The excitement factor hit an all-time high last week when students from Westwood Intermediate School and K-2 Spanish Immersion Program students displayed their self-crafted projects for Westwood’s biennial science fair.
Using a mix of vinegar, baking soda, dish-washing liquid and water, students simulated volcanic eruptions with spewing lava. They held replica planets made of polystyrene foam in their hands and they built a wooden hydraulics system with moving parts to name a few.
About 220 students, nearly three times the number of the 80 students who participated two years ago in the biennial event, entered the non-competitive fair. Of those students, 33 were from the immersion program.
This was the first time immersion students participated in the science fair at Westwood where the program is currently housed. The remainder and bulk of the fair entrants were fourth-and fifth-graders.
She loves the energy
“I love the energy that this brings to the students,” said Jan Burda, fifth-grade teacher and science curriculum lead at the school. Burda spoke in the gymnasium over a cacophony of sounds of excited voices of students explaining their projects to their school mates.
“It’s the excitement, curiosity and the inquiry,” she said. “I think it creates good family bonding, a time when parents share their expertise with their child… . There’s parents sharing as well as parents learning.”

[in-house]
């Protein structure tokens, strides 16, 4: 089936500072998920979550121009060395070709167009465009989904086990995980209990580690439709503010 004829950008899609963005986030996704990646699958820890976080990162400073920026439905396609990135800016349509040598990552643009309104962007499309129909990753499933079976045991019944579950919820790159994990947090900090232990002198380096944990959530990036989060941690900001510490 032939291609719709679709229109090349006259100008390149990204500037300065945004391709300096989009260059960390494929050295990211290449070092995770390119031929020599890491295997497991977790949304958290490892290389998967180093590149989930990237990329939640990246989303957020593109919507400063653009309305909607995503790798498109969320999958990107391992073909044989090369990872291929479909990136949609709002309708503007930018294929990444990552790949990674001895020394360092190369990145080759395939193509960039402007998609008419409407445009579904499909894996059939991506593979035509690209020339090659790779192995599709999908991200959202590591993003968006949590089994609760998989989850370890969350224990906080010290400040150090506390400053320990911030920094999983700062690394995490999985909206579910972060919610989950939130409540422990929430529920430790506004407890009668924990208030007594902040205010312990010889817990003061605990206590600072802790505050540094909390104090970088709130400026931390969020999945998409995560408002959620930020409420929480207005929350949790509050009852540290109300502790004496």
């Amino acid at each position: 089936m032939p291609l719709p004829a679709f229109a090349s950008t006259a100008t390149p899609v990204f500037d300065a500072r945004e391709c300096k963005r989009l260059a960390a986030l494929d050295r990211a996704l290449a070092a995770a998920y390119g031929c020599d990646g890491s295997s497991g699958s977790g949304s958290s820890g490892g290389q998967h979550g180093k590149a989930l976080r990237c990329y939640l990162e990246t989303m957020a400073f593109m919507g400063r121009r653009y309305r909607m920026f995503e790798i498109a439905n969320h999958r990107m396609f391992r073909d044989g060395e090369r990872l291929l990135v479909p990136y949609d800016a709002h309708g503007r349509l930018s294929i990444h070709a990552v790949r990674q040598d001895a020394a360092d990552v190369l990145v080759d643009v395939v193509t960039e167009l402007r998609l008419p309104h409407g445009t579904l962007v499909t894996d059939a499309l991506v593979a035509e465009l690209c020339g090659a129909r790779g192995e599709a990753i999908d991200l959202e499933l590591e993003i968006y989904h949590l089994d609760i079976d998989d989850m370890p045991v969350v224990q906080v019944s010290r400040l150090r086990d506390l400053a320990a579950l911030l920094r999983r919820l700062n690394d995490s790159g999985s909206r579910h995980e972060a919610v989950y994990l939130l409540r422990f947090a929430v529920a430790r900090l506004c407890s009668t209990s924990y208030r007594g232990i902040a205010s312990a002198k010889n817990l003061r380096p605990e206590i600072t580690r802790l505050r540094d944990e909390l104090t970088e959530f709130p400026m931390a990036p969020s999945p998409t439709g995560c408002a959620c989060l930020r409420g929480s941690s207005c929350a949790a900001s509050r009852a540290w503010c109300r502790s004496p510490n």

Fourth-graders Peyton Chapman and Andrew Marthaler teamed to create an experiment on why our bodies need calcium. They soaked a hard-boiled egg in vinegar. The vinegar represented junk foods. The egg shells, calcium. After a time, the shells weakened and tore away from the eggs. The eggs, themselves, turned rubbery.
Their experiment proved “if you don’t have calcium, our bones will start to shrink and bend,” Andrew said.
Fourth-grader Alex Knutsen created a display on Neptune’s Lost Moon, Pluto. Yes, that Pluto formerly known as the ninth planet in our solar system, which has since been demoted to a “dwarf” planet.
Alex was particularly interested in learning that astronomer Clyde Tombaugh, who discovered Pluto in 1930, died in 1997. When spacecraft New Horizons was launched to Pluto in January of 2006, Tombaugh’s ashes were placed aboard the space craft.
Mission leader S. Alan Stern confirmed Tombaugh’s ashes had been placed aboard the space probe, Alex wrote in a facts section on a large display board defining his project. Alex also learned the space craft is slated for a Pluto fly-by in 2015.
Sam Kennedy, a first-grader in the Spanish Immersion Program, focused on fossils for his display.
“Fossils can be plants, animals and shells and footprints,” Sam said.
Students also presented and took questions about their displays and experiments from Westwood Middle School science honor students as part of the science fair.
In addition to a student-viewing in the afternoon, the Westwood scientists presented their projects for family members the evening of March 27.
The fair was noncompetitive. Every student received a certificate of participation.
“We want to keep it as an appreciation for learning science,” Burda said.
Elyse Kaner is at email@example.com